|HYLAN'S FIELD JOINS AVIATION MEMORIES|
Hylan Airport as seen from a plane piloted by Ray Hylan
Collection of Don McLane, 6-6-11
Hylan Airport Building
Collection of Don McLane, 6-6-11
It was 1939. The Rochester Municipal Airport had only recently covered its cinder
runways with pavement.
The biggest plane flying in was a DC-4, and things were busy at Rochester Municipal and at a half-dozen airports around town: Brizee's Commercial, Partridge Field, Shoremont, Homemakers, Hemlock... names now long forgotten.
It was that year too, that Ray Hylan opened his airport at Jefferson and West Henrietta roads. This week, after 32 years and several other similar announcements, Hylan's field is finally being closed.
The stakes already have been planted whre the new Clay Road will bite through the two narrow runways. And work on "Miracle City," a large shopping mall complex, is about to begin.
Hylan originally bought six farms in the area, and the 100 acres or so he set aside for his airport was marshland. Even during the airport's early days, each take-off and landing would send the local frog population scampering.
The resulting nickname, "Hylan's frog pond," lingered
long after the frogs had gone.
In those days students learned in old Wacos and Fairchilds and J-3 Cubs, designed by the Taylor brothers from Newark.
One wall of Hylan Aircraft which occupies part of the hangars built around 1940. is still lined with J-3 landing gear, all brand new.
"Cubs, you'll find them in some private strips or some farmer's barn," Hylan observes, "but they don't come to civilization anymore."
Hylan's field was sod at first, then cinders. Not until about 10 years ago was it finally paved.
A few stories continue to be passed down to each new generation of pilots who've spent hours struggling to learn take-offs and landings:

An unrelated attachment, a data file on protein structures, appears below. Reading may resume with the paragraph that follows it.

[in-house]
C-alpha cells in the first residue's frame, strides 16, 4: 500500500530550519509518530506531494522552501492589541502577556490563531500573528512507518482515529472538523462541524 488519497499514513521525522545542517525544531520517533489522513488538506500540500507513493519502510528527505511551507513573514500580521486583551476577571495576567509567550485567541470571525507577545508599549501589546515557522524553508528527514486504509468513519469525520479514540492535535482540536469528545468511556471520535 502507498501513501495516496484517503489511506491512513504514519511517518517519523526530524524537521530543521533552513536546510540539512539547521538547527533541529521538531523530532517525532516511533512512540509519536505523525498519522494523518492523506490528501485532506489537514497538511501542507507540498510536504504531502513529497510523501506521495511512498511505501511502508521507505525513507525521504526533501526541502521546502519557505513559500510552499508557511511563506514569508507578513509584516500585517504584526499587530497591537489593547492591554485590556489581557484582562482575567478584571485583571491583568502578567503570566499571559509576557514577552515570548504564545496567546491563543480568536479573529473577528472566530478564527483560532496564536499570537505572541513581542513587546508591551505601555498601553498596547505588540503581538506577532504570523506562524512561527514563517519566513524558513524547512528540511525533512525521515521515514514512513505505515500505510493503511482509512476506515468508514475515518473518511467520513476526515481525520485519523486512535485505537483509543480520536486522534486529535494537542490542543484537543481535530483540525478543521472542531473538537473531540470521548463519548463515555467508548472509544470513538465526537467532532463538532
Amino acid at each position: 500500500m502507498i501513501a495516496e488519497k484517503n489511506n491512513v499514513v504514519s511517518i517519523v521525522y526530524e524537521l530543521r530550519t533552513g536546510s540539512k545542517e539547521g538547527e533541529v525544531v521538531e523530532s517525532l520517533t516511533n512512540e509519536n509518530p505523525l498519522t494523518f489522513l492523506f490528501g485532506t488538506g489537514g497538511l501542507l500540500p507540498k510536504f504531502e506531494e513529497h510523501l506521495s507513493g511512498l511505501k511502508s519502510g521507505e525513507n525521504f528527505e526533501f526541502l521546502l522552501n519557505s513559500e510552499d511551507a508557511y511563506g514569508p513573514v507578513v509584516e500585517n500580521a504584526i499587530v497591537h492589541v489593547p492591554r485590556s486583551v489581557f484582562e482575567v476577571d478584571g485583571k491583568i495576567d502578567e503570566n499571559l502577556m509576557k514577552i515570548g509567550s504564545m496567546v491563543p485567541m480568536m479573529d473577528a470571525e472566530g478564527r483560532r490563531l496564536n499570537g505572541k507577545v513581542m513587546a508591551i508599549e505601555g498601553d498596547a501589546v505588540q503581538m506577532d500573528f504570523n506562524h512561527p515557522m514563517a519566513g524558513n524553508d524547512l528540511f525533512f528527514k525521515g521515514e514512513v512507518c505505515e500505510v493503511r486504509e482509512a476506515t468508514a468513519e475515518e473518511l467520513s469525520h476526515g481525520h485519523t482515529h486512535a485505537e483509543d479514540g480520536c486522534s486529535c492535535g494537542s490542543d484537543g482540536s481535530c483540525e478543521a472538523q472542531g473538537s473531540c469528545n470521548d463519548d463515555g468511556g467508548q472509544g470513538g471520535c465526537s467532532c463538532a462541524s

O how Red Panella, Hylan's one-time partner, sent spectators sprawling in the mud as he flew between the office and the hangar.
Of how Hylan landed upside down across the road in Rochester Gas & Electric Corp's back yard one winter when a student pulled the mixture control by mistake and the engine quit.
There were blimps, the old Flying A and the Goodyear which last visited the airport
two summers ago. There were air shows, like the Cole Brothers and passenger hopping for $3 a ride.
And during World War II, there was Civilian Pilot Training there (and at the main airport where he's operated since 1922, Utica, Binghamton and LaFayette, La. where Hylan also ran flight schools.)
Thousands have learned to fly at Hylan Airport and the skies are filled today with airline and military pilots who started out as lineboys or otherwise got their feet in aviation there.
"Yeh, there's been a big change in aviation since then," Hylan concedes. "It's a different class of people flying today. They're older.
"It used to be a young man's game...exhibition flying and they earned a living from it. There was an airshow every day. That's gone. Today they're businessmen and the airplane means transportation."
Hylan bagan announcing the closing of the field several years ago. But few figured the intractable, cigar-chomping pilot would give up what had been his headquarters for the past three decades.
His strategy, he says, was to get the county moving on building a general aviation field. But it didn't work and now the county's only paved
airport left (outside of the Rochester-Monroe County
Airport) is in Brockport. The others are sod and the closest airports comparable to Hylan's are in Dansville, Fulton
Now there are a hundred things to be packed or left behind as Hylan School of Aeronautics, (at Hylan Airport), moves in with Hylan Flying School (at the main airport).
Dozens of shirttails clipped from students the day they soloed; a dozen model airplanes dangling on strings from thr ceiling; plaques hung up so long ago only Hylan can remember why; the J-3 gear; a smattering of pictures - of Tex Johnston, who won the 1946 Thompson Trophy Race and is now Boeing's chief test pilot ("He still drops in," Hylan Says), of Hylan arm-in-arm with the flamboyant Roscoe Turner, one of aviation's best-known race pilots and the only three-time winner of the Thompson; of Hylan's old Boeing F4B-4 which is boldly inscribed, "Ray, Remember the good old days, Red (Panella.)"
The F4B-4, a bi-winged Navy fighter, is the only one of its kind left. In 1960, Hylan donated it to the Smithsonian and it is now on display in Pensacola, Fla.
Thank you for your interesting information about Ray Hylan on internet. The reason of my email is that I own a Piper Cub which was used by the Ray Hylan School of aeronautics between 1946 and 1948. I bought this airplane in Virginia in 2006 and it is now in France close to where I live.
Thanks you by advance
Yannick Le Quellec
Editor's Note: If you can help Yannick, please contact me and I will forward your message to him.